- April 17 – Thawun Gyi settles at Taungoo (modern-day Myanmar), and becomes the first ruler of the Toungoo Dynasty (until 1317).
- October 12 – The Dai-Gohonzon, supreme object of veneration of Nichiren Shōshū Buddhism, is said to be inscribed by Nichiren.
- A Mongol Yuan embassy, sent by Kublai Khan to Japan, is killed by orders from Hōjō Tokimune, leading to a second invasion.
- Ram Khamhaeng becomes the third king of the Phra Ruang Dynasty, ruling the Sukhothai Kingdom (modern-day Thailand).
- The Chola Dynasty of South India falls, due to attacks by the Hoysala Empire and Pandya Kingdom.
Cities and Towns
- The town of Haapsalu in Estonia is founded and becomes later the centre of the Bishopric of Ösel–Wiek.
- Abu Bakr al-Razi's (or Rhazes) medical writings are translated into Latin by Faraj ben Salim, some 350 years after al-Razi's death.
- March 3 – Ismail I, Nasrid ruler of Granada (d. 1325)
- April 5 – Al-Nuwayri, Egyptian encyclopedist (d. 1333)
- Abu Asida Muhammad II, Hafsid ruler of Tunis (d. 1309)
- Anthony Bek, English chancellor and bishop (d. 1343)
- Hōjō Hirotoki, Japanese nobleman and regent (d. 1315)
- John I, German nobleman (House of Hohenzollern) (d. 1300)
- Louis I (the Lame), French nobleman and knight (d. 1341)
- Muktabai (or Mukta), Indian religious leader (d. 1297)
- Nigel de Brus, Scottish nobleman and knight (d. 1306)
- Otto I, Polish nobleman (House of Griffin) (d. 1344)
- Zahida Abbasiyah, Abbasid poet and writer (d. 1328)
- February 16 – Afonso III (the Boulonnais), king of Portugal (b. 1210)
- March 5 – Ernst von Ratzeburg, German knight and Grand Master
- March 16 – Joan of Dammartin, Spanish queen consort (b. 1220)
- March 19
- March 24 – Rinchen Gyaltsen, Tibetan imperial preceptor (b. 1238)
- April 2 – Abel Abelsøn, Danish nobleman and landowner (b. 1252)
- May 7 – Alberto da Bergamo, Italian Dominican monk (b. 1214)
- May 28 – William Wishart (or Wischard), Scottish bishop (b. 1225)
- July 15 – William Langton (or Rotherfield), English archdeacon
- July 22 – Philip of Spanheim, German archbishop and patriarch
- August 15 – Albert I (the Great), German nobleman (b. 1236)
- September 3 – Étienne Tempier, French bishop and chancellor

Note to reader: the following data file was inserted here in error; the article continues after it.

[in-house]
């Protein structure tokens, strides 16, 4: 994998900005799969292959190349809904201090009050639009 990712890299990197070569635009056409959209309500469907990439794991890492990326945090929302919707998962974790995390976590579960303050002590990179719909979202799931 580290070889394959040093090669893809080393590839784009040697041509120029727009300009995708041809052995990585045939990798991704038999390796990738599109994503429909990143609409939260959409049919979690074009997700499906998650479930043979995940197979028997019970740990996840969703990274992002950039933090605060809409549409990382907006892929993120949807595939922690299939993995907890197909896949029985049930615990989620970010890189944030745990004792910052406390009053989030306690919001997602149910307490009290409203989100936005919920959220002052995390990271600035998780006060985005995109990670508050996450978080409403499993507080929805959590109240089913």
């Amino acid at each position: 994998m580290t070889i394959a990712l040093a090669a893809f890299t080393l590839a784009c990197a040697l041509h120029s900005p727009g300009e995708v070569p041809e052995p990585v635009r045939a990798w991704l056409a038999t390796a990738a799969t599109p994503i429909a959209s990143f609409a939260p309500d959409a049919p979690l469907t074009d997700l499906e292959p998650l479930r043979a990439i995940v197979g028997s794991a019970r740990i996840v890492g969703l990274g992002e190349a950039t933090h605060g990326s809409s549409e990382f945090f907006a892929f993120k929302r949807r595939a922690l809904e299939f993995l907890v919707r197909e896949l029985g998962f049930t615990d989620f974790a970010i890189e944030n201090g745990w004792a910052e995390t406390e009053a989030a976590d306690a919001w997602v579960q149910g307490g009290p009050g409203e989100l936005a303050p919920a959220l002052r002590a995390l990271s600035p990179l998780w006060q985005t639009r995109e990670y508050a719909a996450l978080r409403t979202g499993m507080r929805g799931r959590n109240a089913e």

- September 11 – Robert Kilwardby, English archbishop (b. 1215)
- September 18 – Ulrich II, German nobleman and ruler (b. 1254)
- December 7 – Boleslaus V (the Chaste), Polish nobleman (b. 1226)
- December 18 – Richard of Gravesend, English priest and bishop
- Ajall Shams al-Din Omar, Persian governor and ruler (b. 1211)
- David de Lindsay, Scottish nobleman and Lord Chamberlain
- Gilla in Choimded Ó Cerbailláin (or Germanus), Irish bishop
- Li Ye (or Li Zhi), Chinese mathematician and writer (b. 1192)
- Robert de Ferrers, English nobleman and landowner (b. 1239)
- Walter Giffard, English Lord Chancellor and archbishop (b. 1225)
- Urban, William (1994). The Baltic Crusade, pp. 283–286. Chicago, Illinois: Lithuanian Research and Studies Center. ISBN 0-929700-10-4.
- Joseph F. O'Callaghan (2011). The Gibraltar Crusade: Castile and the Battle for the Strait, pp. 77–78. ISBN 978-0-8122-2302-6.
- Joseph F. O'Callaghan (2011). The Gibraltar Crusade: Castile and the Battle for the Strait, p. 78. ISBN 978-0-8122-2302-6.
- "Records of the Royal Mint". The National Archive. Retrieved June 6, 2017.
- Steven Runciman (1952). A History of The Crusades. Vol III: The Kingdom of Acre, p. 324. ISBN 978-0-241-29877-0.
- Meynier, Gilbert (2010). L'Algérie cœur du Maghreb classique. De l'ouverture islamo-arabe au repli (658-1518). Paris: La Découverte. p. 160. ISBN 978-2-7071-5231-2.
- Douglas Richardson, Kimball G. Everingham, Plantagenet Ancestry: A Study in Colonial and Medieval Families, page 192